2021-04-17 01:51:52

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ENGLISH Au banquet de la vie peine commencWith calmness they received the order to go to the Conciergerie, which was, they knew, their death sentence. When they were sent for, the Duchess, who was reading the Imitation of Christ, hastily wrote on a scrap of paper, My children, courage and prayer, put it in the place where she left off, and gave the book to the Duchesse dOrlans to give to her daughters if her life were spared. As she said their names, for once her calmness gave way. The book was wet with her tears, which left their mark upon it always.

The French army had overrun Belgium, everyone was flying towards Holland; the road was encumbered with vehicles of all kinds. Old post-chaises, great family coaches, open carts, were filled with fugitives; many went down the Rhine in boats.

Il en avait trois grises,

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The Queen died three years later. Her death did not make much difference to the court, but devotion to religion in the royal family now seemed to be concentrated in the households of Mesdames.She had only to choose amongst the great personages who wanted their portraits painted; and she spent the time when she was not working in wandering amid the scenes to visit which had been the dream of her life. Ruins of temples, baths, acqueducts, tombs, and monuments of the vanished Empire, gorgeous churches and palaces of the Renaissance, huge never-ending galleries of statues and pictures, the glories of Greek and of medi?val art; Phidias and Praxiteles, Raffaelle, Michael Angelo, and Leonardo; the picturesque beauty of Rome, as it was then, the delicious gardens, since swept away by the greedy vandalism of their owners; the mighty Colosseum; the solemn desolate Campagna; all filled her mind and imagination and distracted her thoughts from France and the horrors going on there. At Rome in those days there certainly seemed to be everything that could be wished for to make life a paradise upon earth. Besides the natural beauty, the historical and arch?ological interest, and the treasures of art, the magnificence of the ecclesiastical functions, church services, stately processions, and entrancing music were a perpetual delight to her. There is no city in the world, she wrote to a [96] friend, in which one could pass ones time so deliciously as in Rome, even if one were deprived of all the resources of good society.

MaratMme. Le Brun painted the portraits and went to the parties of the chief Roman families, but did not form many intimate friendships amongst them, for most of her spare time was spent with the unfortunate refugees from France, of whom there were numbers in Rome during the years she lived there. Many of them were her friends who had, like herself, managed to escape. Amongst these were the Duke and Duchess de Fitz-James and their son, also the Polignac family, with whom Mme. Le Brun refrained out of prudence from being too much seen, lest reports should reach France that she was plotting with them against [97] the Revolution. For although she was out of the clutches of the Radicals and Revolutionists her relations were still within their reach, and might be made to suffer for her.MADAME LE BRUN ET SA FILLE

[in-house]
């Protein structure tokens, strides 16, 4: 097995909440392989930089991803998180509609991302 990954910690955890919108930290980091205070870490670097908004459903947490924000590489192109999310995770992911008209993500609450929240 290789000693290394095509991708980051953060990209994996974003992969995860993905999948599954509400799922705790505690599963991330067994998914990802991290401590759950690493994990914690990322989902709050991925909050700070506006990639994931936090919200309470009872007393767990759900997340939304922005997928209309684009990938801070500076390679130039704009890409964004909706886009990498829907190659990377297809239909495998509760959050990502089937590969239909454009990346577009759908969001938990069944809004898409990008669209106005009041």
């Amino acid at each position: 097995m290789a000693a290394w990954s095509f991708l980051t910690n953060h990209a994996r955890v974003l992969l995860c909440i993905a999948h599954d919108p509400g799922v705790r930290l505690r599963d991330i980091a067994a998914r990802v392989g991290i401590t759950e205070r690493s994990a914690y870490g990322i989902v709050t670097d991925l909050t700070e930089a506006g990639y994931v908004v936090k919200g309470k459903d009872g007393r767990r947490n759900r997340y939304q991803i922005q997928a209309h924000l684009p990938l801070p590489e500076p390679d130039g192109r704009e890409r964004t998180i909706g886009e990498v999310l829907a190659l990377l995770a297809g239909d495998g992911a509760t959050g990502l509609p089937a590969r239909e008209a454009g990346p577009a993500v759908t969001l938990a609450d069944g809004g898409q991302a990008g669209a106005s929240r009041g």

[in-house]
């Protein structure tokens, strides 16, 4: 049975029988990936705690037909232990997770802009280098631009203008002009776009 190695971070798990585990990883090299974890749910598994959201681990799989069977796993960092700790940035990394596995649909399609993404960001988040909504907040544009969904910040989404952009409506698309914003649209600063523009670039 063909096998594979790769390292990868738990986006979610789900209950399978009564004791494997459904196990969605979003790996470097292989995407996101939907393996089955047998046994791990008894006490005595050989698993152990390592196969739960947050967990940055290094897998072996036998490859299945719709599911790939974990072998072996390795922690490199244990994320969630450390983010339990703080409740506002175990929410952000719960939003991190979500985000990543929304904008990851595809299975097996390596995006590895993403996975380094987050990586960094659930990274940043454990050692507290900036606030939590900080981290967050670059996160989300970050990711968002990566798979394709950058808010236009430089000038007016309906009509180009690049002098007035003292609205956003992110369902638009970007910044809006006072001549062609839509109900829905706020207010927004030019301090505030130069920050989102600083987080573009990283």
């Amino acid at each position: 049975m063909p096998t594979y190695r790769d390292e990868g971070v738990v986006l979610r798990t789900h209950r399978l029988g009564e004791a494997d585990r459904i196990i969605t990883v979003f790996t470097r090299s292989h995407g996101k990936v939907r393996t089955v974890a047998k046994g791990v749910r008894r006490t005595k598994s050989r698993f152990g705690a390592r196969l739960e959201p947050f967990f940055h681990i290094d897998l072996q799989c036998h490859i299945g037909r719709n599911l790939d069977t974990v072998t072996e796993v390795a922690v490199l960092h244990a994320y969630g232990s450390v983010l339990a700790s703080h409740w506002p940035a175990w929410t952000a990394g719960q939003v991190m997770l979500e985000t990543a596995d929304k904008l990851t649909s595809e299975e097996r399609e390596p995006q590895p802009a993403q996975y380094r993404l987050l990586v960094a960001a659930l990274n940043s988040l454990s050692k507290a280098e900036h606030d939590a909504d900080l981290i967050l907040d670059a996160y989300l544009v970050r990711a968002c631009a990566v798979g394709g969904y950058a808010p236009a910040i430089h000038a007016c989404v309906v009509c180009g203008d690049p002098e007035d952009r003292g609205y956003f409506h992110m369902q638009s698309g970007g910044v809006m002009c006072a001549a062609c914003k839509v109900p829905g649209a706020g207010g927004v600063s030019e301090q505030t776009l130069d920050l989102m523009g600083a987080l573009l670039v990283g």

I hope so, Madame. In my hat are 100,000 livres de rente, a Marquisate, and a dowry, besides my heart and my hand. Thus I put myself into a lottery: here is a heap of tickets of which only one is black, the winning one. So let all the young ladies who wish to marry come and choose one.She was so terribly frightened at a thunderstorm that once when visiting the Comte and Comtesse de Provence, as she stayed rather long and they wanted to go out, the Count had some heavy thing rolled on the floor of the room above, which she took for distant thunder and hurried away to reach home before the storm.

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II LA MARQUISE DE MONTAGU CHAPTER I

For six weeks she lay in state in a great room in the palace, which was illuminated day and night. The Emperor had his father, Peter III., brought from the convent where he was buried to be taken at the same time as Catherine to the fortress where all the Russian monarchs are interred. He obliged the assassins of his father to carry the corners of the funeral pall, and himself, bareheaded, with the Empress and all the ladies of the court, with long trains and veils, walked through the snow and fearful cold in the procession from the palace to the fortress.One day he and other pupils of David had the fancy to spend an idle hour in listening to the debates in the Assemble, where every one went in and out at their pleasure.

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Apr-17 01:51:52